I think, Jon, you’re NOT asking about structural overlap in your question, but I want to touch on it briefly here.  By structural overlap, I’m referring to the simple fact that some structures, well, um, overlap.  For example, you’ll see that I’ve added a structure on this blog called “List-with-a-Twist.”  One of the things I mention about that structure is that it is one way to describe MANY poems, many of which might also be structurally described in other ways.  Take, for example, Yeats’s “The Circus Animals’ Desertion.”  This is categorized in Structure & Surprise as a retrospective-prospective poem, but, like many retrospective-prospective poems it also is a list-with-a-twist.  Here, structures certainly are mixing.

 

However, I think, Jon, you may have something different in mind when you ask about mixing structures: you’re wondering about grafting parts of different structures onto each other, yes?  This, also, is certainly possible.  Indeed, this is something I try to get at on p. 232 of the “Inspiration, Guides, Exercises” portion of Structure & Surprise, where I suggest: “Write a poem with a hybrid structure: a descriptive-meditative poem that employs an elegiac structure for its meditation; a dialectical poem that ends with an ironic punch line instead of a synthesis; an emblem poem with a long line of concessions attached.”

 

I think one can see some of this hybrid nature at work in some of the descriptive-meditative poems included in Structure & Surprise.  Take, for example, Coleridge’s “Frost at Midnight.”  While generally a three-part descriptive-meditative poem, the poem’s meditation, it’s middle part, itself has two very distinct parts: one offering some details about Coleridge’s childhood, and one envisioning Coleridge’s son’s (hopefully) happy future.  This meditation, therefore, seems to participate in a kind of temporal and psychological structure we’ve come to call retrospective-prospective.  Thus, “Frost at Midnight” might be understood to be a descriptive-meditative poem that employs a retrospective-prospective structure for its meditation.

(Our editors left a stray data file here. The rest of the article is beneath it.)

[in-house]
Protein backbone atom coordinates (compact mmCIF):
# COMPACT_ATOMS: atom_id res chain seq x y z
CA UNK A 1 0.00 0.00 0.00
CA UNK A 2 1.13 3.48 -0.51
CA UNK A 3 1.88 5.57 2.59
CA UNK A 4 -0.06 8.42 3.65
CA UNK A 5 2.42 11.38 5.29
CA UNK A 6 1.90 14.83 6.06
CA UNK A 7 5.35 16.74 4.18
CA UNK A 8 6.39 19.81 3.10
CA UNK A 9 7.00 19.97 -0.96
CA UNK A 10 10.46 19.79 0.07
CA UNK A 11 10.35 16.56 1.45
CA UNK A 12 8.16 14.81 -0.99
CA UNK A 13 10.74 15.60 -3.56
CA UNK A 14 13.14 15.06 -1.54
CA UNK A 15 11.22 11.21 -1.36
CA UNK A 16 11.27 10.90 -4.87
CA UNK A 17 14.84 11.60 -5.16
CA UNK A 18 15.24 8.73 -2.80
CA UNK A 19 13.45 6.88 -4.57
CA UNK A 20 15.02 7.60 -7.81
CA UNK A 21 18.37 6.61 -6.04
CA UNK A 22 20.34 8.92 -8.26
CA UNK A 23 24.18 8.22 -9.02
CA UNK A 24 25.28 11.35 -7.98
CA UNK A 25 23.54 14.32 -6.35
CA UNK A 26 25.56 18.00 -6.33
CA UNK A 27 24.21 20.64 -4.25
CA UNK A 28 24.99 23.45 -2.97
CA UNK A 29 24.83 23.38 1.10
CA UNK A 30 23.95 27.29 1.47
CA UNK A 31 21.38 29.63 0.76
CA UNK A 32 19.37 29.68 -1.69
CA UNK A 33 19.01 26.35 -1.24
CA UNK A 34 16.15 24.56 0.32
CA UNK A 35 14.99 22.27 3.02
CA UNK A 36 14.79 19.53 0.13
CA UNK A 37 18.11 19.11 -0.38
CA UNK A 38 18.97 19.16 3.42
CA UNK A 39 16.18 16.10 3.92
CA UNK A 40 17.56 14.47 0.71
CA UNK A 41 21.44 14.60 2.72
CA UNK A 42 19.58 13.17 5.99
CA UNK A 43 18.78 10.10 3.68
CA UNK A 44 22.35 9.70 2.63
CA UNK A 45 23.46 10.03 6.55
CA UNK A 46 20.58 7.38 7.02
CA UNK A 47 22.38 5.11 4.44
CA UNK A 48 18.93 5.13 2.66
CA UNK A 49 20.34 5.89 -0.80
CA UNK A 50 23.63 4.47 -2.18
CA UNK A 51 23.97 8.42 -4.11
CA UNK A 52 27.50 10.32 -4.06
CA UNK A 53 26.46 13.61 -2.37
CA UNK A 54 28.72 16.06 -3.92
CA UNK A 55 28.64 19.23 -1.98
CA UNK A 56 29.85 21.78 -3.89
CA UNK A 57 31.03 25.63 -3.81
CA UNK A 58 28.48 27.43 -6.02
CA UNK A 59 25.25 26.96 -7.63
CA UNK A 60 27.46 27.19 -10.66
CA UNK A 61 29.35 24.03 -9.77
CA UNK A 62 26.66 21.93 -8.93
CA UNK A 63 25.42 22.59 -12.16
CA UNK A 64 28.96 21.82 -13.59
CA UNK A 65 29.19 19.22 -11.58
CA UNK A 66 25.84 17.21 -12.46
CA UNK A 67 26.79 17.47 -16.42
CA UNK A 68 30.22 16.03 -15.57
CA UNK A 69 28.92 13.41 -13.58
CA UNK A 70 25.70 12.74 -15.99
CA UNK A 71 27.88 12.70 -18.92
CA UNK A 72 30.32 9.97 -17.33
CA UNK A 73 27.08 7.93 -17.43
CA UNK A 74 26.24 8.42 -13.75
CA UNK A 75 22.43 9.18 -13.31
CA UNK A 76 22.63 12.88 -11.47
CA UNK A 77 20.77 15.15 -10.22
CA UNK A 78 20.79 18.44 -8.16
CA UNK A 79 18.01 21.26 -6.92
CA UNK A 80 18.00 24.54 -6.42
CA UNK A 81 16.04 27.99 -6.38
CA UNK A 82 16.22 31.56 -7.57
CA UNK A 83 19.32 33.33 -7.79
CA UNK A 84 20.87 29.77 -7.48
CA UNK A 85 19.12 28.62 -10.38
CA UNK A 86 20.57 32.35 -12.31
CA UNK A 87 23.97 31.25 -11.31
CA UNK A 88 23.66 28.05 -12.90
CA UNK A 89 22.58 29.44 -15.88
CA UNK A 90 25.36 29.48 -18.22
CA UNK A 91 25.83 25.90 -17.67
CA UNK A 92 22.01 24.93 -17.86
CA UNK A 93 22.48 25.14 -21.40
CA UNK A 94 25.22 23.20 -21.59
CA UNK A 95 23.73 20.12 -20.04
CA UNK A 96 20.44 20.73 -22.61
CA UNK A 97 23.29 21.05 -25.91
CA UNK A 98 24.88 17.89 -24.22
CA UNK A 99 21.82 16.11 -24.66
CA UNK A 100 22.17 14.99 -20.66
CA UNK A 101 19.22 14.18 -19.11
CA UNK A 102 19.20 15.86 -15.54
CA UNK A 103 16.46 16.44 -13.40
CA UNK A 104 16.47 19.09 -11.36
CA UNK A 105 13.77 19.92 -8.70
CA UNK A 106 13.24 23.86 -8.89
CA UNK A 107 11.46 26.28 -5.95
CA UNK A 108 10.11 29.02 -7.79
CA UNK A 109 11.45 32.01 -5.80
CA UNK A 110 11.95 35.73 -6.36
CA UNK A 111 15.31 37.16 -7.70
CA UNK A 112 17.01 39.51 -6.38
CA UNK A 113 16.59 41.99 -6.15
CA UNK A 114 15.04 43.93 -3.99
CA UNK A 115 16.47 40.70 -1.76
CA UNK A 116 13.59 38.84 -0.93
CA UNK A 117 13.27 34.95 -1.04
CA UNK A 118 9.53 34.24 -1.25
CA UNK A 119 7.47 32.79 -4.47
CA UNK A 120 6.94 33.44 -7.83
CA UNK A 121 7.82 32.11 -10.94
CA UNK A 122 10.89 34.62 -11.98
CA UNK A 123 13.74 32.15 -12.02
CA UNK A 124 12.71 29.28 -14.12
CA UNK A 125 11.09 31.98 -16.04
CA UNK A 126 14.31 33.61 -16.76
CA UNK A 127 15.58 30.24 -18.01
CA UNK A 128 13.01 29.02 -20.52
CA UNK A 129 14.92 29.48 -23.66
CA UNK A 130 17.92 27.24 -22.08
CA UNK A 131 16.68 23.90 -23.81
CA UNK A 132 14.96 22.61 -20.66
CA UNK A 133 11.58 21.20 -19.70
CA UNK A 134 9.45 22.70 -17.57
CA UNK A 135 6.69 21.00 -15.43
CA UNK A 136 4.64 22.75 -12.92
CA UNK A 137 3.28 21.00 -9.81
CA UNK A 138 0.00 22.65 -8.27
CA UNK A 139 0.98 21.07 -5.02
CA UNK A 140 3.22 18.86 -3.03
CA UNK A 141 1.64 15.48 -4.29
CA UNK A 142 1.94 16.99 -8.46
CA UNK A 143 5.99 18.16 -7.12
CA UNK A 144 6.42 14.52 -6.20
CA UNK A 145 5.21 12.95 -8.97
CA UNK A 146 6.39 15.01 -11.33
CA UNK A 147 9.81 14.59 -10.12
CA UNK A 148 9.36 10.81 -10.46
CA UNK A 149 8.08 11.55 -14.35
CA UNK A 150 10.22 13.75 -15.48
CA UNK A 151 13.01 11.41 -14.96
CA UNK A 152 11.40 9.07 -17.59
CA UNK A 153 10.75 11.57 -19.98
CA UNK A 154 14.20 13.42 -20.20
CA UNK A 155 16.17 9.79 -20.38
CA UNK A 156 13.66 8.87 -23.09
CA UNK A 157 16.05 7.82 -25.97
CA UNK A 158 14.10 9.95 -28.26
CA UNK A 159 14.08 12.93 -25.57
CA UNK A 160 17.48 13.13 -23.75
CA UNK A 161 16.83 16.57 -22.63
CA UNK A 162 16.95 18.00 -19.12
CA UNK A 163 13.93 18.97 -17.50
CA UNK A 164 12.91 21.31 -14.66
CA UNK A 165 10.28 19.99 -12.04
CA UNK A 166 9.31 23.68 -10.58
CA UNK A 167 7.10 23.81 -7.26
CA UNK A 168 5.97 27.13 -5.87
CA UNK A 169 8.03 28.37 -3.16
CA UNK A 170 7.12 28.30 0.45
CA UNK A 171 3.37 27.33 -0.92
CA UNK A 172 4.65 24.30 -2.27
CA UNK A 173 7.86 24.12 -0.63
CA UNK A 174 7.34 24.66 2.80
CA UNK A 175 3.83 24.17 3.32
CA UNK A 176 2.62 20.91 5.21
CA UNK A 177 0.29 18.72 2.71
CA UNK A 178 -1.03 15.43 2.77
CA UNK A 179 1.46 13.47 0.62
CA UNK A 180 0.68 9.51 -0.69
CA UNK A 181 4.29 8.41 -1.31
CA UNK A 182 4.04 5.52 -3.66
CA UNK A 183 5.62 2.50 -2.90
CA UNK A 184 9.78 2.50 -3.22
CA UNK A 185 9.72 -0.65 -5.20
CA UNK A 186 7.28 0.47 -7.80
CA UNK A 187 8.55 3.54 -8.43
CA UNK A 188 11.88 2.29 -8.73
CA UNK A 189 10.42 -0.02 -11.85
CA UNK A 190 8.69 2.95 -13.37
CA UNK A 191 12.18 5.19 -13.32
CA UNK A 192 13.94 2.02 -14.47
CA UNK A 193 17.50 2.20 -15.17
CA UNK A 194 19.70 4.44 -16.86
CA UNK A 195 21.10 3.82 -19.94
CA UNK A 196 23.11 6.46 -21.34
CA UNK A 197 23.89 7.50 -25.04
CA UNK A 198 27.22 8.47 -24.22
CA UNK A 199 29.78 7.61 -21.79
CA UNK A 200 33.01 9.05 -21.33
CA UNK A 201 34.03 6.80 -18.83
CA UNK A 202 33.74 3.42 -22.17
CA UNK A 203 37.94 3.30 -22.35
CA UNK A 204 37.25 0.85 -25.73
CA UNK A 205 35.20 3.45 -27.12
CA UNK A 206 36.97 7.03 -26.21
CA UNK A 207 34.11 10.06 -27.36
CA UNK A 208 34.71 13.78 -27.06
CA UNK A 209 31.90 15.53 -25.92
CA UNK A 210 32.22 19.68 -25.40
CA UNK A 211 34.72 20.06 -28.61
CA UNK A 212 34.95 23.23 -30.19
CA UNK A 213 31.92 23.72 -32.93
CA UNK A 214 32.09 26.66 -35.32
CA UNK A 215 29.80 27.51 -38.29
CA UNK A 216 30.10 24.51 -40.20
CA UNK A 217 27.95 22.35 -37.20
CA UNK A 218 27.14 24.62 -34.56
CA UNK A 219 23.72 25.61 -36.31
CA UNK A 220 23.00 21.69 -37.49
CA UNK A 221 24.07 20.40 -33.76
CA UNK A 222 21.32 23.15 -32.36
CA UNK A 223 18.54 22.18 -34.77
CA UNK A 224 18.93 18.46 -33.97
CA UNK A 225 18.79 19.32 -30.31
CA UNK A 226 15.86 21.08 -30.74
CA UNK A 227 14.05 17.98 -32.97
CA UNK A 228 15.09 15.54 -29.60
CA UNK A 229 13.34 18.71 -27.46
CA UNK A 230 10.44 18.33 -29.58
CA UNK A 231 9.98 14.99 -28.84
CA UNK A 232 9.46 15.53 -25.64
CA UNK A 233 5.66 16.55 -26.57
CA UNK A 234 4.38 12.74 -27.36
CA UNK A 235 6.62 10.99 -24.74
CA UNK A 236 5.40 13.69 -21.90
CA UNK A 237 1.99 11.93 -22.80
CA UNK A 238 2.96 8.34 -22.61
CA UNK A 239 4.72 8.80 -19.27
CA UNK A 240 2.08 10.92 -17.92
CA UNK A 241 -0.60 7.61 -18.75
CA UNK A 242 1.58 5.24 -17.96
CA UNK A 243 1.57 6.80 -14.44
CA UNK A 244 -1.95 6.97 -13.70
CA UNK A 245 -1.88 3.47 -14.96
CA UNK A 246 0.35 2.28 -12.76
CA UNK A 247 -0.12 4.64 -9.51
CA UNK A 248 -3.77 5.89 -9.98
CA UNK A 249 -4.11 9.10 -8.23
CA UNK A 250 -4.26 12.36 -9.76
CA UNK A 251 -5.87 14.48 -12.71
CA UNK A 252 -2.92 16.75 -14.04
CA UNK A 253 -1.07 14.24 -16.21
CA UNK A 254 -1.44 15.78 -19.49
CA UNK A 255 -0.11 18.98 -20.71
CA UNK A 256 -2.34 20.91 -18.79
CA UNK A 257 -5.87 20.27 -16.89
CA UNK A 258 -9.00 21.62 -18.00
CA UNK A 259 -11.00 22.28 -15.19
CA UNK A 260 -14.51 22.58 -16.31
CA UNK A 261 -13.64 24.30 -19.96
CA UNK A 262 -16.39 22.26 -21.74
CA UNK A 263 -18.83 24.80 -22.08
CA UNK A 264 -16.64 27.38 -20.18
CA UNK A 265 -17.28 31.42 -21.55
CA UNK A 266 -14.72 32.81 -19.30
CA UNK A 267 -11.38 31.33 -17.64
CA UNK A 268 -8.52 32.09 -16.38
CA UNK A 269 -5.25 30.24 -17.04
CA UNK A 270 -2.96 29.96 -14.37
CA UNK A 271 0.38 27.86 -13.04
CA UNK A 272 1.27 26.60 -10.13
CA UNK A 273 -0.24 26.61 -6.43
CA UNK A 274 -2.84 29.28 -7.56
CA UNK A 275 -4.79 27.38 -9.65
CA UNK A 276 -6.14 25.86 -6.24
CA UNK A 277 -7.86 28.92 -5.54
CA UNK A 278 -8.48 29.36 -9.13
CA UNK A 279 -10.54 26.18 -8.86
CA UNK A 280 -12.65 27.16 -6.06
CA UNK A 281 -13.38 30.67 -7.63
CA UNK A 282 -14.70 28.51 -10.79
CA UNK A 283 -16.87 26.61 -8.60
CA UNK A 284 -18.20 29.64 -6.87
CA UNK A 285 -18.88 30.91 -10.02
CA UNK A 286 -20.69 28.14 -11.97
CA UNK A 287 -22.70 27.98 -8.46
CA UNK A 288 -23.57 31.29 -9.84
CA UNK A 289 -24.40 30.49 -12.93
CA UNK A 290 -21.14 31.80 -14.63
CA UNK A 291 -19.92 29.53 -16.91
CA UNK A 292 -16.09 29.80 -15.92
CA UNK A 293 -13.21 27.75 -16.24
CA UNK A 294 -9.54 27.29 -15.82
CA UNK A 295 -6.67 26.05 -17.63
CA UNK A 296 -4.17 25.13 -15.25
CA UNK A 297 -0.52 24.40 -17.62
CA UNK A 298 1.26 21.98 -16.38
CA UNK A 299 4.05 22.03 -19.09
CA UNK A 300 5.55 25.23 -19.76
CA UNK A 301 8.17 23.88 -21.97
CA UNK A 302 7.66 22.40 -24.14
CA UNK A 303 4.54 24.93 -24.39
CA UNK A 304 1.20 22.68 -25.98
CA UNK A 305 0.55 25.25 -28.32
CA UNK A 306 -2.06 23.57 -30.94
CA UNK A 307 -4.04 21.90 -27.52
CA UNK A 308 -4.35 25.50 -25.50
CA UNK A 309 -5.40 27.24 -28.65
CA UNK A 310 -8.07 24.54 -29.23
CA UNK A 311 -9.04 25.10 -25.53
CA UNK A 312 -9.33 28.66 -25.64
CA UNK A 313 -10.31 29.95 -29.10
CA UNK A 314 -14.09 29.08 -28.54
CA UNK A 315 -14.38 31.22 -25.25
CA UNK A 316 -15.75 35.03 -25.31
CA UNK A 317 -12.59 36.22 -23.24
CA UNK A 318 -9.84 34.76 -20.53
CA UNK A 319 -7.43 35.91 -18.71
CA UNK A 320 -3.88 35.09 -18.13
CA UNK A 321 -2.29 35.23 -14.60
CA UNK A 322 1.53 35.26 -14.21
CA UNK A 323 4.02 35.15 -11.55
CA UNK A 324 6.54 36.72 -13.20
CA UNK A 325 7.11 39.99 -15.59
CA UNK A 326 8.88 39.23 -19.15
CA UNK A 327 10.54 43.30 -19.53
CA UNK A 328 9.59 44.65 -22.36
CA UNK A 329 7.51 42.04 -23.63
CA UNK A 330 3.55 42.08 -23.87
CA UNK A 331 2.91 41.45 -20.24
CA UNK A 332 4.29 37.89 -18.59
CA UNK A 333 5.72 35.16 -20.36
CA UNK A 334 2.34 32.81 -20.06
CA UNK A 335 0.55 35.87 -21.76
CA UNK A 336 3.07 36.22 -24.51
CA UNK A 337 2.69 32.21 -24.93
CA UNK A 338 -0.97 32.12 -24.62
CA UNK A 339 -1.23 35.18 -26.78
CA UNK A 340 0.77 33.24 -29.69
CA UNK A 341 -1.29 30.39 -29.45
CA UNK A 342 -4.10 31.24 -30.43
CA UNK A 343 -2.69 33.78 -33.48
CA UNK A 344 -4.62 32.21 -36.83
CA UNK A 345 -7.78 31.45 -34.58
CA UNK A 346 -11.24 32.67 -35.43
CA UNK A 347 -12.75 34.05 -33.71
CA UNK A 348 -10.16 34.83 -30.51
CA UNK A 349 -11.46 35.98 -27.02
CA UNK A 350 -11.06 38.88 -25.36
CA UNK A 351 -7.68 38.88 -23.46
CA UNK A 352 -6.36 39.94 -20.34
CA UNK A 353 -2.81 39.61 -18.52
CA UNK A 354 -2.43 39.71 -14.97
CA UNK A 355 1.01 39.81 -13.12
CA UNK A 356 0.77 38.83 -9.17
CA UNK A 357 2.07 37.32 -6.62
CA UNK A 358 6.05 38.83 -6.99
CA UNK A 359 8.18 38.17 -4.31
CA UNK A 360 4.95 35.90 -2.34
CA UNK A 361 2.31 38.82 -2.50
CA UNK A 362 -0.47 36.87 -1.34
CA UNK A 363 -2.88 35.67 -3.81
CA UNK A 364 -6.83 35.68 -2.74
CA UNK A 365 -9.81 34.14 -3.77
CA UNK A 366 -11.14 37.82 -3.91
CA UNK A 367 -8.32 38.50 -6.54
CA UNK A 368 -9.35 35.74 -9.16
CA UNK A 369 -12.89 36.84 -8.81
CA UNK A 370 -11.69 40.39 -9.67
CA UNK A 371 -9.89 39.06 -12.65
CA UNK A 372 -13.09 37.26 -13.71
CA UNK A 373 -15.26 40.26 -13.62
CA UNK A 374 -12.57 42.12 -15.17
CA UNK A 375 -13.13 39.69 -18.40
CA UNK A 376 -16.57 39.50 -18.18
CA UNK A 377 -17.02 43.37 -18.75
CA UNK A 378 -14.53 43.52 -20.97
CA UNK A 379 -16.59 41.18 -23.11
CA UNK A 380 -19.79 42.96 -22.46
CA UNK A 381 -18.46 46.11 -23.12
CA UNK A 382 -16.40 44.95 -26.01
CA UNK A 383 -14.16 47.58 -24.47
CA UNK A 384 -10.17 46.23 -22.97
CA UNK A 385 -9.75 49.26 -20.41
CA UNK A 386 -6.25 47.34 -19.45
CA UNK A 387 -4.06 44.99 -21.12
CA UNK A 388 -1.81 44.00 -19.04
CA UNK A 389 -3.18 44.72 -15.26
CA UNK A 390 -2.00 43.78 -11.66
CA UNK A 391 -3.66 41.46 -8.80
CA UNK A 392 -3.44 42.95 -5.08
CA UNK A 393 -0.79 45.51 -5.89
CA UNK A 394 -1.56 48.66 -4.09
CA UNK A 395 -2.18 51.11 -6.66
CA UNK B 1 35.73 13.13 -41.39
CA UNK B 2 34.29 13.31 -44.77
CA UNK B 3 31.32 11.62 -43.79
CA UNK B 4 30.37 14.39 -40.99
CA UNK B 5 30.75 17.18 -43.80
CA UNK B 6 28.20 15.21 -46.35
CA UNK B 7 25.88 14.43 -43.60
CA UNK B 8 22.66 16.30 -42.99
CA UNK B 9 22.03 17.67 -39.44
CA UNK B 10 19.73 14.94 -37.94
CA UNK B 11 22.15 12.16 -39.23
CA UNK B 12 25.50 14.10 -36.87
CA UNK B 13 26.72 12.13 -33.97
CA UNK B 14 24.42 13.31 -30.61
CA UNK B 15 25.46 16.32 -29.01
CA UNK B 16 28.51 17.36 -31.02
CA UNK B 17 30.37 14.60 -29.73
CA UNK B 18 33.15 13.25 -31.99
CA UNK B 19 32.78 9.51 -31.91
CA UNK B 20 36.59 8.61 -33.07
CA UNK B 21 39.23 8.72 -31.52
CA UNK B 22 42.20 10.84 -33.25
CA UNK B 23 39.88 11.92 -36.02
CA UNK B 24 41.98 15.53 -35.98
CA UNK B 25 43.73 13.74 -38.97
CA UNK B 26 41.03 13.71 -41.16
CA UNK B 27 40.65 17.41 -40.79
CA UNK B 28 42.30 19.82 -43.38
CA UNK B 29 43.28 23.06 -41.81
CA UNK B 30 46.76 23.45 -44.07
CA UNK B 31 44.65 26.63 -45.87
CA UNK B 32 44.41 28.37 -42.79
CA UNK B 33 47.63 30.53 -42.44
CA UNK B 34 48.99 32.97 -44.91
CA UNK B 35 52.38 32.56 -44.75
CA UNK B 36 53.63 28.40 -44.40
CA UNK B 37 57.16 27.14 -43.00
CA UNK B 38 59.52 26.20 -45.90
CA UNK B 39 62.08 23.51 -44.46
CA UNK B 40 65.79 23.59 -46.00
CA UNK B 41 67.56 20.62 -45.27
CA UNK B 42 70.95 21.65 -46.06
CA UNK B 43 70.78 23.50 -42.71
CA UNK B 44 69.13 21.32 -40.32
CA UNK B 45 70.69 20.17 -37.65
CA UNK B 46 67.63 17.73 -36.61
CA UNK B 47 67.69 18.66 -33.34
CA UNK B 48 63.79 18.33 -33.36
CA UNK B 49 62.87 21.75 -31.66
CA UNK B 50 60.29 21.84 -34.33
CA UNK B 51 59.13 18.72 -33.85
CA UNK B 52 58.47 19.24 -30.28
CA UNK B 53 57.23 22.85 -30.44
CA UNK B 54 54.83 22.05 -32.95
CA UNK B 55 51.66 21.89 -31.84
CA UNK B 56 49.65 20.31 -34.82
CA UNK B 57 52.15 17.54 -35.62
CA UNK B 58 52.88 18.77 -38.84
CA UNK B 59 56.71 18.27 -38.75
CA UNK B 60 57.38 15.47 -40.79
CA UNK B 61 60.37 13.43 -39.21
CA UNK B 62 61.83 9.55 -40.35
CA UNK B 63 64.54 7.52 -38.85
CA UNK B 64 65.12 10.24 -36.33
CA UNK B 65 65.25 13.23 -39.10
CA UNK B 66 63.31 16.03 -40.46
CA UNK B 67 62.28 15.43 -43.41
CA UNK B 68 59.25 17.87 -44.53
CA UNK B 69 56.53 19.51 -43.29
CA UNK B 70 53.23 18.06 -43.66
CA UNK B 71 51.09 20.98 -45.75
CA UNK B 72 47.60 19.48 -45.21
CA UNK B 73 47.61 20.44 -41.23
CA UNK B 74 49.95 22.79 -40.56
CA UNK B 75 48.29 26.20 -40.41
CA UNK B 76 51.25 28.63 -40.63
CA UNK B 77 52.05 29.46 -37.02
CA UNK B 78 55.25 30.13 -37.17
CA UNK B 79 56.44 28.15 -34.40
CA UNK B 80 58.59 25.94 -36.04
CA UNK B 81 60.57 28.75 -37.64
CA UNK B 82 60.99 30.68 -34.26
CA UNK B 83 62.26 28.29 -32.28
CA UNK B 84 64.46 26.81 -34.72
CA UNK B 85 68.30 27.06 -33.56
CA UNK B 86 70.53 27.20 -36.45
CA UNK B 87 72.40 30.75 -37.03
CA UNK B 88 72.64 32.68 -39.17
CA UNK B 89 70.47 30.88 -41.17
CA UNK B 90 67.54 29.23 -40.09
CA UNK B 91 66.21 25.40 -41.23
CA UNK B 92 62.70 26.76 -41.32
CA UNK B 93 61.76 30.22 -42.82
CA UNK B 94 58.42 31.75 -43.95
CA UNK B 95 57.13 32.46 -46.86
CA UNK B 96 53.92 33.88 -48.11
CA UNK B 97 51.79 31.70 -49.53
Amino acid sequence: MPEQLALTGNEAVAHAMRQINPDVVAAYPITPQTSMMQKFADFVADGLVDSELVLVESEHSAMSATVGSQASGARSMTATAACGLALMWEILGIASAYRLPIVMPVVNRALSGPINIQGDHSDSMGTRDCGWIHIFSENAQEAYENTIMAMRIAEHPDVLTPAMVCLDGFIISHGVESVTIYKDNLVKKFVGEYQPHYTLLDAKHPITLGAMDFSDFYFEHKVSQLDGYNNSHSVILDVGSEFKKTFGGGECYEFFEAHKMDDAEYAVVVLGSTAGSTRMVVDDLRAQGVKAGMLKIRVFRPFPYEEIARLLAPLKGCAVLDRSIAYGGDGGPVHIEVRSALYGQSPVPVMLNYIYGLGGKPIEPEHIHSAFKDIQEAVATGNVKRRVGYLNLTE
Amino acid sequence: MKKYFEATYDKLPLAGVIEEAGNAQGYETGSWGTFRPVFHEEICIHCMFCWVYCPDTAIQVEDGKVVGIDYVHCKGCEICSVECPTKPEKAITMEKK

We shouldn’t be too surprised by this.  Meditations are not themselves static.  Rather, they move, wander, develop, coalesce, break, and in the descriptive-meditative poem they need to do enough of this to provide transport, to carry a reader convincingly from one perspective on the surrounding scene to another perspective on the same scene.

 

I’d also add, Jon, that there are certain big poems that employ many structures within them.  Take, for example, Whitman’s Song of Myself, in this long poem, many different kinds of structures are used in the poem’s various sections.  Look only at section 6 of that poem and you’ll find something like an emblem poem (much meditation on the meaning of that child’s handful of grass) and an elegy, including a confident consolatory statement that the dead (referenced in the section’s emblem movement) also live on somewhere…

 

(Note: if you get turned on by Whitman’s Song of Myself, you might want to look at a book called The Modern Poetic Sequence, by M.L. Rosenthal and Sally M. Gall—very smart, and insightful!)

 

As I mention in Structure & Surprise, structure loves surprise, often aims for it.  Thus, perhaps we should not be too surprised that structure itself not only leads to surprise but also can be shaped, grafted, molded, welded, and wielded in surprising ways.

 

Thanks again, Jon!

 

(A few more responses coming up in the next few days…)